Anyone enjoy filing papers? I didn’t think so.  But you’ll be glad to have done the job with some sense of order should Uncle Sam ever come calling with a question about what you put on line 43 of your 1040 from ‘08.

I recommend keeping financial paperwork in three different places: an easily accessible day-to-day file cabinet for all financial statements you get in the mail, a doesn’t-need-to-be-so-accessible long-term financial file cabinet for statements that should be kept for more than a year, and a safe deposit box.

If you get electronic statements for various bills, set up separate e-mail folders and keep them there.  Bookmark the web sites for each of your financial providers as well and keep those bookmarks in a separate bookmark/favorites folder.

Here are my recommendations for what to put where and how long to keep it.

Day-to-Day File Cabinet

Income. Keep your pay stubs throughout the year and then toss them (always shred financial documents you throw away) after you get your W-2 and after you’ve made sure the info matches up.  Then put the W-2 in your income tax folder.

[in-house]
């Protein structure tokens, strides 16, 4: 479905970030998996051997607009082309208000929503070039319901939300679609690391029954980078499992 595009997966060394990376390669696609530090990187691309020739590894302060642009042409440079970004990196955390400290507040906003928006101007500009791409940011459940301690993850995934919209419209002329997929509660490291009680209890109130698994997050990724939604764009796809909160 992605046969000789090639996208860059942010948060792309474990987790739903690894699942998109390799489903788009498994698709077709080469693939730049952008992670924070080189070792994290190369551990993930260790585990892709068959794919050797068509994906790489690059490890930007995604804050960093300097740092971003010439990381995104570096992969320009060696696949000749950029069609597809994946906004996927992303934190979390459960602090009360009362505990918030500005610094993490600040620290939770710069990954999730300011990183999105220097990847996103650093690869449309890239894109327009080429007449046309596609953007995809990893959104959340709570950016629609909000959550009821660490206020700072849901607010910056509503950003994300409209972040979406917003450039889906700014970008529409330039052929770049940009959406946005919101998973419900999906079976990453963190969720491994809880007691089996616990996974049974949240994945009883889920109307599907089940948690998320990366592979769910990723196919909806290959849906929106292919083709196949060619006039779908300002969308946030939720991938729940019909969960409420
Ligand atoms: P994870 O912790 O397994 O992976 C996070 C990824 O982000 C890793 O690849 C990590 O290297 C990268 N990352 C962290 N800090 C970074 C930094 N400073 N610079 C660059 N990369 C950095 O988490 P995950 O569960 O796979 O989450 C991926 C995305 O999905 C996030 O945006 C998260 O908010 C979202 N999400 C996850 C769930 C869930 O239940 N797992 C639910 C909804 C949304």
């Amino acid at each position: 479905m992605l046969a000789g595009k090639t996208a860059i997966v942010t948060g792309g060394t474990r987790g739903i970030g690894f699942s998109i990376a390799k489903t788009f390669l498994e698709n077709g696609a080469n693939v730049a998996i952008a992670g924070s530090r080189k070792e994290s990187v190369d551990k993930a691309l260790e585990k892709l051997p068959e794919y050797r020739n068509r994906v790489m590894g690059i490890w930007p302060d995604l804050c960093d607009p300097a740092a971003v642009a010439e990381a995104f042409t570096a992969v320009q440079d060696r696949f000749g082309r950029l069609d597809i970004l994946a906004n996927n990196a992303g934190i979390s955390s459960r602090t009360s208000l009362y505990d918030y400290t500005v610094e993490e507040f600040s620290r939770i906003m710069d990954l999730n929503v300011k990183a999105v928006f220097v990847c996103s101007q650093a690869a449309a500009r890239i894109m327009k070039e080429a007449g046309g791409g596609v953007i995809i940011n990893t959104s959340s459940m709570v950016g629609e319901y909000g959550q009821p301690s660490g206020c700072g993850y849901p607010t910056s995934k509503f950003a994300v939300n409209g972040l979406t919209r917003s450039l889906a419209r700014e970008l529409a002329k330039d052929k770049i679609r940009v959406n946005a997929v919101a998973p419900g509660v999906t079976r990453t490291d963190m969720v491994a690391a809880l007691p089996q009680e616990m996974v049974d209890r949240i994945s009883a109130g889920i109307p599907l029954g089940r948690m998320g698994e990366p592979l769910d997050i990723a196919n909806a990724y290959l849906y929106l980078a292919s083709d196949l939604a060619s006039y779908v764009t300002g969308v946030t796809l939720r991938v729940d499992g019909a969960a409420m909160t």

Charitable Giving. Keep statements and receipts you receive throughout the year, but when the year is over you can toss all of the statements other than the year-end statements.  Put year-end statements and receipts for other donations in your income tax folder.

Bank or Credit Union Checking/Savings Statements. Same as above – keep monthly statements until you get your year-end tax statement.  Then you can throw away the monthly statements (assuming you’ve been reconciling them each month) and transfer your year-end statement to your income tax folder.

Throughout the year, you can toss ATM receipts as soon as you reconcile them.

Investment Statements. Again, keep monthly or quarterly statements until the end of the year.  Then you’ll typically get a year-end summary statement and a separate tax statement.  Put the summary statements in your Long-Term Financial File Cabinet.  Put your year-end tax statements in your income tax folder.